Mildred Trotter was born February 3, 1899, in Monaca, Pennsylvania. She graduated from Mount Holyoke College with a bachelor’s degree in 1920. She earned a doctorate in anatomy at Washington University in 1924. Later, she was granted honorary doctor of science degrees from Western College and Mount Holyoke College.
Trotter’s research interests were physical anthropology and human anatomy. Her discoveries in hair and skeletal mass contributed much of what is known today about the influence of age, sex and race on variation in bone growth. Her formulas for estimating stature are still used by the FBI.
Trot taught more than 4,000 students with such flair and distinction that the WUSM Alumni Association endowed a lectureship in her name in 1975.
Trotter first joined the Department of Anatomy (now the Department of Neuroscience) in 1924 as an instructor. She became an assistant professor in 1926 and an associate professor in 1930. In 1946, she became a full professor of gross anatomy and finally, in 1958, she became a full professor of anatomy. In 1967, she retired to become professor emerita and lecturer.
Trotter’s expertise led to many fellowships and external appointments. She was a member of the American Association for the Advancement of Science, the Association of Physical Anthropology, the Anthropological Association and the Anatomical Societies of Great Britain and Ireland.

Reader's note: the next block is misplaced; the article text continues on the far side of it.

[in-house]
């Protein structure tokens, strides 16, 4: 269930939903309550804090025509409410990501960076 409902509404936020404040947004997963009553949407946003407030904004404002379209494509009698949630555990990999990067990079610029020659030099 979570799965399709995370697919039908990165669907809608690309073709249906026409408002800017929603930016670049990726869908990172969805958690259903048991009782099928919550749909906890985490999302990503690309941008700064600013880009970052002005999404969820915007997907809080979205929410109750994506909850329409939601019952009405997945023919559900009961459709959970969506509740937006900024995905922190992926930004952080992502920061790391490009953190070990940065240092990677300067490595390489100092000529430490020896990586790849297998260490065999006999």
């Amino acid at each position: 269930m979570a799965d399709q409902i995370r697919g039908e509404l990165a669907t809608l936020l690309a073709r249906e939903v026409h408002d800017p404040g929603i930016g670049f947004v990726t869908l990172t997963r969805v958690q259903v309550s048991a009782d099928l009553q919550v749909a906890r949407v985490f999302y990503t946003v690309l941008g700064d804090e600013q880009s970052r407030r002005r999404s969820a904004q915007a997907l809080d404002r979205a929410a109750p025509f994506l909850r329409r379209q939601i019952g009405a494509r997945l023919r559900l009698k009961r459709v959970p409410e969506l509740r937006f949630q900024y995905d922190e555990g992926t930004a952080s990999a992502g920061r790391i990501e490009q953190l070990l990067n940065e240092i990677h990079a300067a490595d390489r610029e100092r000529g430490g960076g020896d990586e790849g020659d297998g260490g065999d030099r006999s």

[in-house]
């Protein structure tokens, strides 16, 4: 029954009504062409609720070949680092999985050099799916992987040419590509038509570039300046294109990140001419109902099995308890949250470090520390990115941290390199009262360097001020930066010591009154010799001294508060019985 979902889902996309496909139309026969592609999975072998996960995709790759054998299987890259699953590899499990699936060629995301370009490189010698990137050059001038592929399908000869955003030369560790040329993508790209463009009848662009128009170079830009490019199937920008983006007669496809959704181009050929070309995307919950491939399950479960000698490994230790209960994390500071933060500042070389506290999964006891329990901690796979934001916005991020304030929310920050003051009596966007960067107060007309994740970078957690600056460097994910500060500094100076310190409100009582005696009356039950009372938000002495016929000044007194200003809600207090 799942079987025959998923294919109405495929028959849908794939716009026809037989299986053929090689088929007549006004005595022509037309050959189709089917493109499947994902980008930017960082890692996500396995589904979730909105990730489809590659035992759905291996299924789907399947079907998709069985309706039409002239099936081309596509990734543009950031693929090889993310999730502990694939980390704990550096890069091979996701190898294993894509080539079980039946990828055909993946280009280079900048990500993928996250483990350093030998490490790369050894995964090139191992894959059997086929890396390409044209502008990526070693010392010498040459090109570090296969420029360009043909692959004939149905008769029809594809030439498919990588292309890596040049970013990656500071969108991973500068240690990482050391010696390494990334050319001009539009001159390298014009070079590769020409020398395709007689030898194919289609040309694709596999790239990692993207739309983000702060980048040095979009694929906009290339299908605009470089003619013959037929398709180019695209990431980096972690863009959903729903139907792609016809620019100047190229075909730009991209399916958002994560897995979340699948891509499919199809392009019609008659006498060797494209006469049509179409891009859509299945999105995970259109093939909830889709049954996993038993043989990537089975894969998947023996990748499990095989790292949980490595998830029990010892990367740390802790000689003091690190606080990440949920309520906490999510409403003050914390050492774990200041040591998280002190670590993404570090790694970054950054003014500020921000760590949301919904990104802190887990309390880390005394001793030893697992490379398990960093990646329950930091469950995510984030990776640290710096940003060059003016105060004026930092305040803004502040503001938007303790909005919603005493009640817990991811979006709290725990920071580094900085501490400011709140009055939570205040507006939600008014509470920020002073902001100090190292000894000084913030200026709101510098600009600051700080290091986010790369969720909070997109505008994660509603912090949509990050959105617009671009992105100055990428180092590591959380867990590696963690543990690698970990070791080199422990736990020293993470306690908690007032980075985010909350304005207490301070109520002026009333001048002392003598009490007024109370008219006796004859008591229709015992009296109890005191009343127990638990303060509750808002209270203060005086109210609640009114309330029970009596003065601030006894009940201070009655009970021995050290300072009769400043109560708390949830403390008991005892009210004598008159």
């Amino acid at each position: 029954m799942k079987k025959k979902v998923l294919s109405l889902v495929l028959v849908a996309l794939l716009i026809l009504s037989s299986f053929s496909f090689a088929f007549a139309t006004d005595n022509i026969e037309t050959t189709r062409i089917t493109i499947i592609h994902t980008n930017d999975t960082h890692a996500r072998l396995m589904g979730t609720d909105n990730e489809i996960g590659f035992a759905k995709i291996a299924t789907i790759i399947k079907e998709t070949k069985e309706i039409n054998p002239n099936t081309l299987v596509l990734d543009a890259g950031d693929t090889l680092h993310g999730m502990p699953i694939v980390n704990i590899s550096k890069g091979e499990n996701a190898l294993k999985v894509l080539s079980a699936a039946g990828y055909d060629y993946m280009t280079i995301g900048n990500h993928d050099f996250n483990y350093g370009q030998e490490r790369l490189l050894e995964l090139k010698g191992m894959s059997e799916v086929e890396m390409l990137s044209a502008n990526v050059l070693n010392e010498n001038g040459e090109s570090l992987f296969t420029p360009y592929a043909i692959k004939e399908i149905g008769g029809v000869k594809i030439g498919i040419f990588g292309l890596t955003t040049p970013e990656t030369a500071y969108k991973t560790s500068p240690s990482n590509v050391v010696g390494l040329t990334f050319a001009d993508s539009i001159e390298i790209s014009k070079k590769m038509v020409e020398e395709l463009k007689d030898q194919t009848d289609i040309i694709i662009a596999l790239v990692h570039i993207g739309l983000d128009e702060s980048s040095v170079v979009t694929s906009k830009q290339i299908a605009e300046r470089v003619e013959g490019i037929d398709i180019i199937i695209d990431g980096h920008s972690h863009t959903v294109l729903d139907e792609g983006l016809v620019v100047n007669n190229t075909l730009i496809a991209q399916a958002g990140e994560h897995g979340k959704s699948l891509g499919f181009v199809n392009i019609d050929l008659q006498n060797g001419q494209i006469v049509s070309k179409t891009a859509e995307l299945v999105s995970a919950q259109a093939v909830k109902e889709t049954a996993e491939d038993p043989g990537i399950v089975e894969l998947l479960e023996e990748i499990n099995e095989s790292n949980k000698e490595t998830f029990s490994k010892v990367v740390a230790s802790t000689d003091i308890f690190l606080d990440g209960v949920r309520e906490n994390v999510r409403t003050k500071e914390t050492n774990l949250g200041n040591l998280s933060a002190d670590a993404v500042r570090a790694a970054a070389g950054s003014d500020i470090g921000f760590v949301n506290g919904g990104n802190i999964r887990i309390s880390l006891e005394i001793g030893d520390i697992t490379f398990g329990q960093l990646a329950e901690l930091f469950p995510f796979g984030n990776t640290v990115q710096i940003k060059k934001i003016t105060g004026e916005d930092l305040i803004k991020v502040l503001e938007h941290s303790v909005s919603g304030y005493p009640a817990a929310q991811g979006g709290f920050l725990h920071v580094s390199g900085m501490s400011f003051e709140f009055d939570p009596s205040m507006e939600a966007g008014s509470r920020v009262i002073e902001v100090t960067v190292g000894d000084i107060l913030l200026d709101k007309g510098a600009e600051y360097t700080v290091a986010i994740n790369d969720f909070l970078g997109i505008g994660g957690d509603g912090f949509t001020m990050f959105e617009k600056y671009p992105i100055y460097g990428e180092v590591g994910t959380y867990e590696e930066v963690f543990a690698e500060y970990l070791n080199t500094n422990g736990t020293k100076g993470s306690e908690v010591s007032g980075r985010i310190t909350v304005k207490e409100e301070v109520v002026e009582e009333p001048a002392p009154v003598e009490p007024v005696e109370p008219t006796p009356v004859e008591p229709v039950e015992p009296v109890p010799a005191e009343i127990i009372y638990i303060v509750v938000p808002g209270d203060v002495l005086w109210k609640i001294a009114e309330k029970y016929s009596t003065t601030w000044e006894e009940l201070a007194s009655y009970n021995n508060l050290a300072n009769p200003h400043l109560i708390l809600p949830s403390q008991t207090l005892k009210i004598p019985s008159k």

A determined and gifted woman
Mildred Trotter, or “Trot,” as she was known, came to Washington University School of Medicine in 1920 as a young graduate student; for more than six decades she contributed to the university as a scholar and teacher and as an exemplary role model for what a determined and gifted woman could achieve.
Over the years, Trot taught more than 4,000 students with such flair and distinction that the WUSM Alumni Association endowed a lectureship in her name in 1975. To acknowledge her deep concern for the role of women in science and medicine, the lectureship is used to bring a distinguished woman scientist to the university every year.
As a pioneering woman in medical research, Trot intimately knew the difficulties and discouragement facing the female medical students she taught. Periodically, she would load all of the first-year women into her car for some R & R at Pere Marquette State Park. Trot also believed in speaking out about unequal treatment. Despite colleagues’ advice, and after 16 years as an associate professor, Trot insisted that the new chair of anatomy either promote her or tell her “in what way she was deficient.” Shortly thereafter, she became the first full professor at WUSM. The next would be Gerty Cori, the year she won the Nobel Prize.